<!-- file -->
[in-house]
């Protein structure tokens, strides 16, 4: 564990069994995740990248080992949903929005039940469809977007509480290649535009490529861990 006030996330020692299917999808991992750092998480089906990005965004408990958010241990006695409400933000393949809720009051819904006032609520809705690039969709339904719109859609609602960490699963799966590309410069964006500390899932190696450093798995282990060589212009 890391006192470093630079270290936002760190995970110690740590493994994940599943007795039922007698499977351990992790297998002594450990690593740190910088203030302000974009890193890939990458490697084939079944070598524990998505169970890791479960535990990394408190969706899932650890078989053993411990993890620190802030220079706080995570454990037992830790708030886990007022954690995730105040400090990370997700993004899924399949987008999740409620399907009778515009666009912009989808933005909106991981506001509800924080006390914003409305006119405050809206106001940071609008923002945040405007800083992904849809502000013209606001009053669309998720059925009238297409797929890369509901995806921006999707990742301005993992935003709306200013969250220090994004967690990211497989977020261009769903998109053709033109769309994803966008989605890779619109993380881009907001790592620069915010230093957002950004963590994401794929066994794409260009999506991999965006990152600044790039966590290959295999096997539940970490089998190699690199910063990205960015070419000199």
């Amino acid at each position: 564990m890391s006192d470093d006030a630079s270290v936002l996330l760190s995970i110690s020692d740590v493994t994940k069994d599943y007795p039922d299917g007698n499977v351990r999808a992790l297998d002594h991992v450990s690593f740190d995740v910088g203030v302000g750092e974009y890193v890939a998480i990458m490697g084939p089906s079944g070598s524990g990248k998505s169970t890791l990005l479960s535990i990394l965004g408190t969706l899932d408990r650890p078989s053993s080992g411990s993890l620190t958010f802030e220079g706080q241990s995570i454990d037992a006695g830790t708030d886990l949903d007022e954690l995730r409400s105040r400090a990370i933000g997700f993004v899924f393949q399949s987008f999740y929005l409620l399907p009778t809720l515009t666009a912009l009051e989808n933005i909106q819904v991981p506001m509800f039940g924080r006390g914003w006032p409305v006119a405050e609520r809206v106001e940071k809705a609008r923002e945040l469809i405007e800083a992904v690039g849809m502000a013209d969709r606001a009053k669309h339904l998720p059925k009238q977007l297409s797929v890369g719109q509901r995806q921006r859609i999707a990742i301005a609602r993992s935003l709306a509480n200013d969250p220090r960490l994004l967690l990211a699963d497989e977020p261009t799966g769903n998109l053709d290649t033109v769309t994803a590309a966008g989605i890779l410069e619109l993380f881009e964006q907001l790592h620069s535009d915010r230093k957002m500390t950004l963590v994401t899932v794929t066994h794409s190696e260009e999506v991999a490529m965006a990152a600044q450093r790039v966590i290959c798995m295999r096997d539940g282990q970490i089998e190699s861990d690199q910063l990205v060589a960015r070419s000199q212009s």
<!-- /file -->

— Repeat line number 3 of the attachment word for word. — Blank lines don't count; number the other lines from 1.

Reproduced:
């Amino acid at each position: 564990m890391s006192d470093d006030a630079s270290v936002l996330l760190s995970i110690s020692d740590v493994t994940k069994d599943y007795p039922d299917g007698n499977v351990r999808a992790l297998d002594h991992v450990s690593f740190d995740v910088g203030v302000g750092e974009y890193v890939a998480i990458m490697g084939p089906s079944g070598s524990g990248k998505s169970t890791l990005l479960s535990i990394l965004g408190t969706l899932d408990r650890p078989s053993s080992g411990s993890l620190t958010f802030e220079g706080q241990s995570i454990d037992a006695g830790t708030d886990l949903d007022e954690l995730r409400s105040r400090a990370i933000g997700f993004v899924f393949q399949s987008f999740y929005l409620l399907p009778t809720l515009t666009a912009l009051e989808n933005i909106q819904v991981p506001m509800f039940g924080r006390g914003w006032p409305v006119a405050e609520r809206v106001e940071k809705a609008r923002e945040l469809i405007e800083a992904v690039g849809m502000a013209d969709r606001a009053k669309h339904l998720p059925k009238q977007l297409s797929v890369g719109q509901r995806q921006r859609i999707a990742i301005a609602r993992s935003l709306a509480n200013d969250p220090r960490l994004l967690l990211a699963d497989e977020p261009t799966g769903n998109l053709d290649t033109v769309t994803a590309a966008g989605i890779l410069e619109l993380f881009e964006q907001l790592h620069s535009d915010r230093k957002m500390t950004l963590v994401t899932v794929t066994h794409s190696e260009e999506v991999a490529m965006a990152a600044q450093r790039v966590i290959c798995m295999r096997d539940g282990q970490i089998e190699s861990d690199q910063l990205v060589a960015r070419s000199q212009s």